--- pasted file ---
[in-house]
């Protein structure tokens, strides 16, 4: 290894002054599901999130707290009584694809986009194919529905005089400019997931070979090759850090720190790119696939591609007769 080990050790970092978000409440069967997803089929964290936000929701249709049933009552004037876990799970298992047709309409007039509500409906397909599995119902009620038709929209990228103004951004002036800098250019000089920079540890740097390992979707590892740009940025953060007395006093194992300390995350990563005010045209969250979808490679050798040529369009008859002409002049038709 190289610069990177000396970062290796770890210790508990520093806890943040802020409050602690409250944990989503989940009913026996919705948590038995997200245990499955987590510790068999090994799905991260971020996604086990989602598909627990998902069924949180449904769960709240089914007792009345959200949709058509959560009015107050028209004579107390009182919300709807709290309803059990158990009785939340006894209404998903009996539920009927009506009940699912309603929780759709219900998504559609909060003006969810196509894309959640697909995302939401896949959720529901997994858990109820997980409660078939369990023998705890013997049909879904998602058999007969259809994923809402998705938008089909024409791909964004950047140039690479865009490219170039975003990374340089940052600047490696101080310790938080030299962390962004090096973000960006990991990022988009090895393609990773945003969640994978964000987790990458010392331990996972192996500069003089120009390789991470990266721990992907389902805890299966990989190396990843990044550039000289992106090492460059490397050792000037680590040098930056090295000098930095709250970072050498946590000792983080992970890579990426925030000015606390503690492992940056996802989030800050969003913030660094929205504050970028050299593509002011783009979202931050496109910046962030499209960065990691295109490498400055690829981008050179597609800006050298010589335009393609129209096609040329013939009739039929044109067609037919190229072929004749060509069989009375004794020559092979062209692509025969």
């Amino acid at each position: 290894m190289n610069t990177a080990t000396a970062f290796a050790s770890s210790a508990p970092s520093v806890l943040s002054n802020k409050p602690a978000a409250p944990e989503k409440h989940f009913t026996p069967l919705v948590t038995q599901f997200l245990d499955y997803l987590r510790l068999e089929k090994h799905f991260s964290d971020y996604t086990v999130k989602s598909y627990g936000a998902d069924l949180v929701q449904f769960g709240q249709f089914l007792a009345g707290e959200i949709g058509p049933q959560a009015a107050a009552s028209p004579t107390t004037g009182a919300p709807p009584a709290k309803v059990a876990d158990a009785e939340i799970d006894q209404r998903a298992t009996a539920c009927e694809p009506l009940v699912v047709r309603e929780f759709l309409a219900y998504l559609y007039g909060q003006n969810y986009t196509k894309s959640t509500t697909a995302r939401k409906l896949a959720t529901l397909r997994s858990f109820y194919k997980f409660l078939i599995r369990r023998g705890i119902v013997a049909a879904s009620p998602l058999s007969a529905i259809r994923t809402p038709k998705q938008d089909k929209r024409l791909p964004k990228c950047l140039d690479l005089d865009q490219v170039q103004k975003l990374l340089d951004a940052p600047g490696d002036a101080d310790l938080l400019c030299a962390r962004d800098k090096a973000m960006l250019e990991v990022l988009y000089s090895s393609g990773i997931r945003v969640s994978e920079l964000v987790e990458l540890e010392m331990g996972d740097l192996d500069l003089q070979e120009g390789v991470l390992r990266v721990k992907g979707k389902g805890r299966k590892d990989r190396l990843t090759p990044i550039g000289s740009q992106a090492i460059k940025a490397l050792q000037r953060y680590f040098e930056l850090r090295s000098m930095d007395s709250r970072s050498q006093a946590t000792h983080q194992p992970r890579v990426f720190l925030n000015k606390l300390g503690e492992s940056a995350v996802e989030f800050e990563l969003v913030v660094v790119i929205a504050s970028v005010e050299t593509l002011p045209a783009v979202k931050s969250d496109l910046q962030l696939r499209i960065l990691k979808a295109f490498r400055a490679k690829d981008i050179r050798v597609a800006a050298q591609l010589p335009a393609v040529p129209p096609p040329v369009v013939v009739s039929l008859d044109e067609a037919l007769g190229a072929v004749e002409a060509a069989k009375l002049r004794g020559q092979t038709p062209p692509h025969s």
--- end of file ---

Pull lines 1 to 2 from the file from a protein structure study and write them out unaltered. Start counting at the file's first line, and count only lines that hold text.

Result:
[in-house]
């Protein structure tokens, strides 16, 4: 290894002054599901999130707290009584694809986009194919529905005089400019997931070979090759850090720190790119696939591609007769 080990050790970092978000409440069967997803089929964290936000929701249709049933009552004037876990799970298992047709309409007039509500409906397909599995119902009620038709929209990228103004951004002036800098250019000089920079540890740097390992979707590892740009940025953060007395006093194992300390995350990563005010045209969250979808490679050798040529369009008859002409002049038709 190289610069990177000396970062290796770890210790508990520093806890943040802020409050602690409250944990989503989940009913026996919705948590038995997200245990499955987590510790068999090994799905991260971020996604086990989602598909627990998902069924949180449904769960709240089914007792009345959200949709058509959560009015107050028209004579107390009182919300709807709290309803059990158990009785939340006894209404998903009996539920009927009506009940699912309603929780759709219900998504559609909060003006969810196509894309959640697909995302939401896949959720529901997994858990109820997980409660078939369990023998705890013997049909879904998602058999007969259809994923809402998705938008089909024409791909964004950047140039690479865009490219170039975003990374340089940052600047490696101080310790938080030299962390962004090096973000960006990991990022988009090895393609990773945003969640994978964000987790990458010392331990996972192996500069003089120009390789991470990266721990992907389902805890299966990989190396990843990044550039000289992106090492460059490397050792000037680590040098930056090295000098930095709250970072050498946590000792983080992970890579990426925030000015606390503690492992940056996802989030800050969003913030660094929205504050970028050299593509002011783009979202931050496109910046962030499209960065990691295109490498400055690829981008050179597609800006050298010589335009393609129209096609040329013939009739039929044109067609037919190229072929004749060509069989009375004794020559092979062209692509025969």